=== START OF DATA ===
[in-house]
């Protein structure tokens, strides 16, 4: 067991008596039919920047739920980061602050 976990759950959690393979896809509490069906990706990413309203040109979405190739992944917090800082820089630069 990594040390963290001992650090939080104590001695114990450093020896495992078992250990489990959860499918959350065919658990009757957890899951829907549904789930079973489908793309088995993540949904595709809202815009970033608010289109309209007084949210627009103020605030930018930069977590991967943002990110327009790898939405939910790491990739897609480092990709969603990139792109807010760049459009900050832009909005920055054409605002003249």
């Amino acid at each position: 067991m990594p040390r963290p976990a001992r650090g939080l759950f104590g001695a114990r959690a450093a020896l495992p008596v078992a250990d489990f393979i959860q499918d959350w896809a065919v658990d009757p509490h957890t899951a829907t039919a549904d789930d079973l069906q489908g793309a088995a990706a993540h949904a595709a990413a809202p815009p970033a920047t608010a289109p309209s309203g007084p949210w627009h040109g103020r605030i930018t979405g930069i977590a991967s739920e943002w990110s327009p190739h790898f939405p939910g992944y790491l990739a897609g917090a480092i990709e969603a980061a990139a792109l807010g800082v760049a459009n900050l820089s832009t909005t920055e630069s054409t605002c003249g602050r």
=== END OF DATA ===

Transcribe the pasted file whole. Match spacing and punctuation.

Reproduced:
[in-house]
């Protein structure tokens, strides 16, 4: 067991008596039919920047739920980061602050 976990759950959690393979896809509490069906990706990413309203040109979405190739992944917090800082820089630069 990594040390963290001992650090939080104590001695114990450093020896495992078992250990489990959860499918959350065919658990009757957890899951829907549904789930079973489908793309088995993540949904595709809202815009970033608010289109309209007084949210627009103020605030930018930069977590991967943002990110327009790898939405939910790491990739897609480092990709969603990139792109807010760049459009900050832009909005920055054409605002003249």
């Amino acid at each position: 067991m990594p040390r963290p976990a001992r650090g939080l759950f104590g001695a114990r959690a450093a020896l495992p008596v078992a250990d489990f393979i959860q499918d959350w896809a065919v658990d009757p509490h957890t899951a829907t039919a549904d789930d079973l069906q489908g793309a088995a990706a993540h949904a595709a990413a809202p815009p970033a920047t608010a289109p309209s309203g007084p949210w627009h040109g103020r605030i930018t979405g930069i977590a991967s739920e943002w990110s327009p190739h790898f939405p939910g992944y790491l990739a897609g917090a480092i990709e969603a980061a990139a792109l807010g800082v760049a459009n900050l820089s832009t909005t920055e630069s054409t605002c003249g602050r």